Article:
Journal of ISSN: 2373-4396JCCR

Cardiology & Current Research
Review Article
Volume 1 Issue 7 - 2014
Endothelial Dysfunction in Passive Smokers
Aurelio Leone*
Fellow of the American Society of Hypertension, USA
Fellow of the Royal Society for Promotion of Health, UK
Received:December 13, 2014| Published: December 23, 2014
*Corresponding author: Aurelio Leone, Fellow of the American Society of Hypertension (USA) and Royal Society for Promotion of Health (UK), Via Provinciale 27, 19030 Castelnuovo Magra (SP), Italy, Tel: +390187676346; Email: @
Citation: Leone A (2014) Endothelial Dysfunction in Passive Smokers. J Cardiol Curr Res 1(7): 00039. DOI: 10.15406/jccr.2014.01.00039 DOI: 10.15406/jccr.2014.01.00039


Nowadays, there is no doubt that exposure to passive smoking, whatever it may be approached to be studied – and there are a lot of study approaches: clinical, biological, metabolic, epidemiologic, statistic and so on, that recognize different pathogenetic mechanisms of damage- leads to only one final result that is a reversibly functional harm of the heart and blood vessels following acute exposure, and pathologic alterations that become, in the long run, irreversible lesions of the above target organs after chronic exposure. The harm of the heart and blood vessels from passive smoking is the result of either an isolated action or combined action of some toxics contaminated indoor air by tobacco products, primarily nicotine and carbon monoxide. Among the different types of vessel damage caused by acute exposure to passive smoking, there is evidence that endothelial dysfunction, characterized by impaired endothelium-dependent vasodilation as a result of reduced nitric oxide (NO) production, is the earlier alteration to appear, although, initially, is transient but repeatable.
Keywords: Passive Smoking; Endothelial dysfunction; Nicotine; Carbon Monoxide; Thiocyanate


Nowadays, there is no doubt that exposure to passive smoking leads to well-defined results which are a reversible andfunctional harm of the heart and blood vessels following acute exposure, as well as pathologic alterations that become, in the long run, irreversible lesions of these structures after chronic exposure [1-26]. Therefore, the American Heart Association has included passive smoking among the major risk factors for heart disease in both adults and children [6]. No country is free from passive smoking problem, which plagues developing and developed countries alike, although with different results due to different lifestyles and diffusion of antismoking campaigns. Passive smoking influences negatively the health of both adults and children, particularly following chronic exposure, even if this occurs irregularly but prolonged in time.
Characteristics of passive smoke
Chemically, environmental tobacco smoke is probably the main pollutant of indoor air acting in different places: workplaces, public buildings in some countries, business offices, and home. The chemical mixture of passive smoking able to damage the heart and blood vessels consists of three main components diffused and dispersed in three phases defined as sidestream smoke, mainstream smoke, andvapor phase. Sidestream smoke contains the greatest concentration of tobacco chemicals since it is unfiltered by the cigarette filter due to the fact that they do not pass into this device. Nicotine in the gaseous phase, and therefore easily spreading, and carbon monoxide is particularly present in sidestream phase. The mainstream smoke contains prevailingly nicotine in a particulate phase. Mainstream smoke is inhaled and exhaled particularly by the smokers making stronger the action of active smoking on themselves. Finally, vapor phase is constituted by those cigarette components in different mixture concentrations–nicotine, carbon monoxide andthiocyanates- that diffuse through the cigarette paper into the environment [7]. Table 1 describes the main composition of passive smoking.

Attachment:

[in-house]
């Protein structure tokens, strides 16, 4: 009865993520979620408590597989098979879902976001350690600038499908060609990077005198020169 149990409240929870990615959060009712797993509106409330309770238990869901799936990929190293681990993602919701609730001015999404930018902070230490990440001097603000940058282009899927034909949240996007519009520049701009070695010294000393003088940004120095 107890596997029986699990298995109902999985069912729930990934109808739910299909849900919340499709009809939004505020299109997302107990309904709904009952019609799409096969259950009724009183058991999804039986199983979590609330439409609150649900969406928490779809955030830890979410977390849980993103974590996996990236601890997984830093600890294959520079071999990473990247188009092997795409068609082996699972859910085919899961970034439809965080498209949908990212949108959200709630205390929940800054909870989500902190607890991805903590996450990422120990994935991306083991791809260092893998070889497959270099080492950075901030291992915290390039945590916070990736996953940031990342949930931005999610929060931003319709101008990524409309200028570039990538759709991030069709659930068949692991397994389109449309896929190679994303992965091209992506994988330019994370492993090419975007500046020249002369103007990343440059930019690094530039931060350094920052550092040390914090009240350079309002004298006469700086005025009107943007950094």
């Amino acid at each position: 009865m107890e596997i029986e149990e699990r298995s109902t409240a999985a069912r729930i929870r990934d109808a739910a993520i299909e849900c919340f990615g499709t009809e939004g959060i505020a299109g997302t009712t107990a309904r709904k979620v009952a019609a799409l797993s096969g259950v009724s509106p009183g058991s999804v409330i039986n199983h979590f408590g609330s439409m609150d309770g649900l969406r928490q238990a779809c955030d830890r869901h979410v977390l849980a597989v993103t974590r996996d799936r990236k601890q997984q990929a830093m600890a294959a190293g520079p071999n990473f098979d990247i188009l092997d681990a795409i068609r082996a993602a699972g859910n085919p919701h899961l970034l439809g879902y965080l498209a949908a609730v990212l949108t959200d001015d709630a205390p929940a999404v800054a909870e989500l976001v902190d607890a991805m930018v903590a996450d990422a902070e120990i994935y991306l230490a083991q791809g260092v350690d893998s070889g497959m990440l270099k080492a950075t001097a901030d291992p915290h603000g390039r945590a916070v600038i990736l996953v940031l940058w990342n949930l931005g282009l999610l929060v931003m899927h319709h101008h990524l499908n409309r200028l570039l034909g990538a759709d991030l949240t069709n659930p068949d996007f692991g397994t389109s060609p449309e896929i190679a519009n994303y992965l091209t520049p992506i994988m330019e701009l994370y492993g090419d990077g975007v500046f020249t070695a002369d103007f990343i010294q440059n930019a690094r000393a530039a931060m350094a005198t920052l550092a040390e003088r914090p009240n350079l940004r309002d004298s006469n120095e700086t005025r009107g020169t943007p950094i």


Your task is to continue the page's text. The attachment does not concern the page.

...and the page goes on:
Exposure to passive smoking is currently defined either as an exposure to sidestream smoke from burning cigarettes or as an exposure to mainstream smoke. Both sidestream smoke and mainstream smoke contain those toxic substances - in a large number – which lead to cardiovascular damage due to the fact that the pollutants stagnate in the environment even after the consumption of cigarettes smoked, and spread out surrounding environment by their gaseous phase. Usually, the particles of sidestream smoke are smaller than those of mainstream smoke so that they can be inhaled more deeply into the lungs [8]. From this way, harmful components of passive smoking reach blood flow and target organs including heart and artery vessels.

Sidestream smoke

Nicotine and Carbon Monoxide

Mainstream smoke

Particulate nicotine


Nicotine, Carbon Monoxide, Thiocyanate

Table 1: Passive smoking composition.